A silver first-place medal from the first modern Olympics held in Athens in 1896 (gold medals did not exist at the time) sold for a reported $180,111 in July.
Credit…RR Auction

A silver medal in shooting from the 1900 Olympics in Paris recently sold for a mere $1,283.

Then there was a bronze medal from the 1956 Winter Games in Cortina d’Ampezzo, Italy, that fetched $3,750.

But it was a first-place silver medal from the first modern Olympics in Athens in 1896 — there were no gold medals then — that commanded six figures on the eve of this year’s Games. It sold for $180,111, according to RR Auction, the Boston-based auction house that handled all three sales.

Even though their sentimental value may be priceless to the athletes who wear them around their necks, Olympic medals are finding their way to pawn shops and auction blocks from the podium, where collectors are scooping them up like rare coins, comic books and other sports artifacts like baseball cards.

“It’s a niche collectible,” Bobby Livingston, an executive vice president of RR Auction, which brokered the sale of the three medals and 18 others on July 22, said on Sunday. “The ones that have come to market in recent years, there isn’t a glut of them.”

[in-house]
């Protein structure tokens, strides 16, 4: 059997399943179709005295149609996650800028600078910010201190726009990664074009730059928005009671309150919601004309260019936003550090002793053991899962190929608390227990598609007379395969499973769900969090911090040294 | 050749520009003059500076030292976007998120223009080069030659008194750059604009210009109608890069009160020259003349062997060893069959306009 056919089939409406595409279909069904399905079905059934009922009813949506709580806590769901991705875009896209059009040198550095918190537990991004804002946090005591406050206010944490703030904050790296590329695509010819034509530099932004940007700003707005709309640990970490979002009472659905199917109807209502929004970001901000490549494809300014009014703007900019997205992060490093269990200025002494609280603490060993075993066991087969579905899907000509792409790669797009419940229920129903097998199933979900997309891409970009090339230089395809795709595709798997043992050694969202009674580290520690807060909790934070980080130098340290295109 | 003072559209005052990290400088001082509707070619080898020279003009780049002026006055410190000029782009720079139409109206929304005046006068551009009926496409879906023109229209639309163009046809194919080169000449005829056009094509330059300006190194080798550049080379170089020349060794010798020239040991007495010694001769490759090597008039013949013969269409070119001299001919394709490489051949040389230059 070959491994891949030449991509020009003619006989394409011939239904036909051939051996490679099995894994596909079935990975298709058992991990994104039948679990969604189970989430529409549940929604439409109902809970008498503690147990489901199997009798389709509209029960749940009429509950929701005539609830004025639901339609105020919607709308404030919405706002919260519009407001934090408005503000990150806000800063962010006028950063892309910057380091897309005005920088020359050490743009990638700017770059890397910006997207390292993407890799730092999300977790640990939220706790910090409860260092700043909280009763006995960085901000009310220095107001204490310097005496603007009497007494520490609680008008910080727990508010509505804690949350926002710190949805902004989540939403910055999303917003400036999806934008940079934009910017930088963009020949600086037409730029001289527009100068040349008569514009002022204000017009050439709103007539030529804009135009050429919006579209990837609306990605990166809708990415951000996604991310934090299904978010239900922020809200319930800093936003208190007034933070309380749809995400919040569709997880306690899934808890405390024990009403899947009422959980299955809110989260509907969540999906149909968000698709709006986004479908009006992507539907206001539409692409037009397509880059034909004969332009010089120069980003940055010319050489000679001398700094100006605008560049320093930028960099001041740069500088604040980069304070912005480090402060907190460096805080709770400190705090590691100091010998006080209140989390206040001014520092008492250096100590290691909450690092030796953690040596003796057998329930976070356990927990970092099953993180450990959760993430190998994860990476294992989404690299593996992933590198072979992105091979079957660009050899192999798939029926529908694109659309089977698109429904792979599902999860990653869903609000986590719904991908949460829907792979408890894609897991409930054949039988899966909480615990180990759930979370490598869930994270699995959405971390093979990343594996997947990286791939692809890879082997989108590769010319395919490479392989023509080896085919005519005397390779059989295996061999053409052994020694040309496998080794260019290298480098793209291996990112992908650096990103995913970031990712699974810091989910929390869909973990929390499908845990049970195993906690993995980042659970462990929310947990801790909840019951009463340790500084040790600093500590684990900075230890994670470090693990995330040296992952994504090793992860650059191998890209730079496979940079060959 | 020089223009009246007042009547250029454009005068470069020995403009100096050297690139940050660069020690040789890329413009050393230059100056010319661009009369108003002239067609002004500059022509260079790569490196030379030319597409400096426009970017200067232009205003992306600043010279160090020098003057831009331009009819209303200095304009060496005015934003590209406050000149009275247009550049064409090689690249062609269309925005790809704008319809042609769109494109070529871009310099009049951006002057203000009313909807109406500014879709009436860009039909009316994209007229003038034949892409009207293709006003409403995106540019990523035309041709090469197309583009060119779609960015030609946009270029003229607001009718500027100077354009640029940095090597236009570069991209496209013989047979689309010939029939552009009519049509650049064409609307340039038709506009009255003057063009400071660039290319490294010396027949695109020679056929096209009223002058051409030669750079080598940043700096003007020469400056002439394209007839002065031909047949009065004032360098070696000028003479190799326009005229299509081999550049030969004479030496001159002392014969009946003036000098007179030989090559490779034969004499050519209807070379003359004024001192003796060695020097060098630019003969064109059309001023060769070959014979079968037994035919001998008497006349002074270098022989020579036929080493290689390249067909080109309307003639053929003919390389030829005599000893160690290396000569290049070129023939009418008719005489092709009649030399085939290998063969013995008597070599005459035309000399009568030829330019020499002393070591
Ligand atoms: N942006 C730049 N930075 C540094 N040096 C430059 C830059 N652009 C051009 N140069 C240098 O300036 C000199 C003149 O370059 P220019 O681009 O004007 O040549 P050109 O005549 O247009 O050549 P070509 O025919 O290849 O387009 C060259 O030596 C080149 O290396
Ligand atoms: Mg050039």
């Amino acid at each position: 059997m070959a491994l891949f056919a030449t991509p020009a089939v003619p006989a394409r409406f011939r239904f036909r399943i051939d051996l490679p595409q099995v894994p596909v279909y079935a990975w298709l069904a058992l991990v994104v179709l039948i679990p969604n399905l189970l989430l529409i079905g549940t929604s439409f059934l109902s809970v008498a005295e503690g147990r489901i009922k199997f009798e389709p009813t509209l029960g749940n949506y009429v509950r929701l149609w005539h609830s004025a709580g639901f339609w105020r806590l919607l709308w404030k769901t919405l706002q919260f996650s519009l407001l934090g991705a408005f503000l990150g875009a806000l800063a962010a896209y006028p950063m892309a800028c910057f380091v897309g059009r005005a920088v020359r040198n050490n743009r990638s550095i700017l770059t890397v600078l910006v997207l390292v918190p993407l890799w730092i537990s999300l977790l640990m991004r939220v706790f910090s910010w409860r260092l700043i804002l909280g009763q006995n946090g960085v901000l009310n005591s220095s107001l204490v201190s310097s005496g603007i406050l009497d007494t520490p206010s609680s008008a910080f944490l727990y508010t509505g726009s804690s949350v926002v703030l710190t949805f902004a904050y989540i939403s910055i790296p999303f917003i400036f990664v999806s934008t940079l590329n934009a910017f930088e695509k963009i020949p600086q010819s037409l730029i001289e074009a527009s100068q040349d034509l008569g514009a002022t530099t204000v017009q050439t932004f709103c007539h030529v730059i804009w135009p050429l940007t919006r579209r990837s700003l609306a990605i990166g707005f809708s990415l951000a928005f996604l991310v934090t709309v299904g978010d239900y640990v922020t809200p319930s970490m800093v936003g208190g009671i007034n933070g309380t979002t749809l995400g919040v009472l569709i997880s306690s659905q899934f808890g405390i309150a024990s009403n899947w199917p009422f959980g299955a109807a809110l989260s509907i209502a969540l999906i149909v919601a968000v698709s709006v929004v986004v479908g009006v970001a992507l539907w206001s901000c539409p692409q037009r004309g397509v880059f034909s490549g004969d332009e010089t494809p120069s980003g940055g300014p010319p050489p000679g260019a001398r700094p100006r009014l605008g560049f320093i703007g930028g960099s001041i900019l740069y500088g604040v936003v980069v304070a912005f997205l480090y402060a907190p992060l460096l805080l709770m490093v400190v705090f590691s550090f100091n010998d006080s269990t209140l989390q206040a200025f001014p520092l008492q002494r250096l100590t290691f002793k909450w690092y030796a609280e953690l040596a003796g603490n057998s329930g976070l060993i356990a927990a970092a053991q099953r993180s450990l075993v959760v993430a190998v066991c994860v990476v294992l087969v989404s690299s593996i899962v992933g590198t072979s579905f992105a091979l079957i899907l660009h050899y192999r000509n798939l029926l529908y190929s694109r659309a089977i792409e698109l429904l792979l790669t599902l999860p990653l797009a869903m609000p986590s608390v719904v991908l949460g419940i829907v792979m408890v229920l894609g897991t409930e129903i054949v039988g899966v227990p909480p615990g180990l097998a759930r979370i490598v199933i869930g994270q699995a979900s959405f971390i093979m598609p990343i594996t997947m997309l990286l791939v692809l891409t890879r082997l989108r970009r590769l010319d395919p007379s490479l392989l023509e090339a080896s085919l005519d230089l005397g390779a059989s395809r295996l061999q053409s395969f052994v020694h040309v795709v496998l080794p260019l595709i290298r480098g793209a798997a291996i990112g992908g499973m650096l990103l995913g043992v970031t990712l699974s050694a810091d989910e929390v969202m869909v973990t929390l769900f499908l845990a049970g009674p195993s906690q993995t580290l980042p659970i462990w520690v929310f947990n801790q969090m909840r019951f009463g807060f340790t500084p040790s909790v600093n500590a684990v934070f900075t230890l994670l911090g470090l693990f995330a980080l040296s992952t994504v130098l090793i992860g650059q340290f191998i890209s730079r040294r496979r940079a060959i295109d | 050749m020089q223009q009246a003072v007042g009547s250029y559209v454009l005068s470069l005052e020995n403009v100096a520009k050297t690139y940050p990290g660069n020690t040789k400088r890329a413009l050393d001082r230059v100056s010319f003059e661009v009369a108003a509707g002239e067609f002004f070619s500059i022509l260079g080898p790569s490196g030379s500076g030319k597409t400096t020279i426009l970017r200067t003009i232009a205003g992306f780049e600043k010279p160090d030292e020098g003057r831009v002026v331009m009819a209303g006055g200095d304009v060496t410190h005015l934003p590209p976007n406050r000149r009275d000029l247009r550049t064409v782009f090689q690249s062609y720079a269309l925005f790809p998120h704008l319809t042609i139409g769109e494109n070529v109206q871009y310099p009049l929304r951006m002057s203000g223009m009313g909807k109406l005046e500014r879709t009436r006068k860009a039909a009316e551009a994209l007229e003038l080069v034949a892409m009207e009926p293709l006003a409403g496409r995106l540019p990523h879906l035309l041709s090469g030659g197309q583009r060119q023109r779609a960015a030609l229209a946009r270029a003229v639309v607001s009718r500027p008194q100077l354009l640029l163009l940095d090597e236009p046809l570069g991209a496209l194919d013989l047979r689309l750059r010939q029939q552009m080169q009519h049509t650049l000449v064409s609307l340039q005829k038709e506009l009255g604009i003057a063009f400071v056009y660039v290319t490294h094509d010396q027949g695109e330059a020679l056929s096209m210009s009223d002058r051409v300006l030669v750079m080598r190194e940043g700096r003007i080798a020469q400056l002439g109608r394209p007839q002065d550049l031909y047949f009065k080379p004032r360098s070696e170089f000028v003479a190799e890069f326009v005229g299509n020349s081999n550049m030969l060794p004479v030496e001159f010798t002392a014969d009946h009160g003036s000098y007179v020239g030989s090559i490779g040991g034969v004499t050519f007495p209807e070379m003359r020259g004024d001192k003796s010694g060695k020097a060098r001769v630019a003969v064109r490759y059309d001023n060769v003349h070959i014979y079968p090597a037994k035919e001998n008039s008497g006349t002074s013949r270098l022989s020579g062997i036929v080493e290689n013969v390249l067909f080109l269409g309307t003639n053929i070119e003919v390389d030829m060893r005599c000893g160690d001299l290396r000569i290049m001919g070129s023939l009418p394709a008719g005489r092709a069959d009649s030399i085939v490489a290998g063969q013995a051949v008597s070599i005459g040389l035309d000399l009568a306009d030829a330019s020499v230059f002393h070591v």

One doesn’t have to be Caeleb Dressel, the American swimmer who won five gold medals in Tokyo, to collect medals.

Dozens of former Olympians have resorted to selling their medals over the years. Some have cited financial hardships, while others have said that they were motivated by raising money for charity.

Bill Russell, the Boston Celtics legend, will put his gold medal from the 1956 Olympics, when he served as captain of the U.S. basketball team, on the auction block this fall.

“I’ve decided to sell most of my collection,” Mr. Russell said in a video on the website of Hunt Auctions, the Exton, Pa., auction house that will handle the sale of his medal, some of his N.B.A. championship rings, a warm-up jacket and other memorabilia.

Mr. Russell says that some of the proceeds will go to MENTOR, a charity that he co-founded that promotes youth mentorship opportunities. A donation will also be made to a social justice initiative created by the Celtics.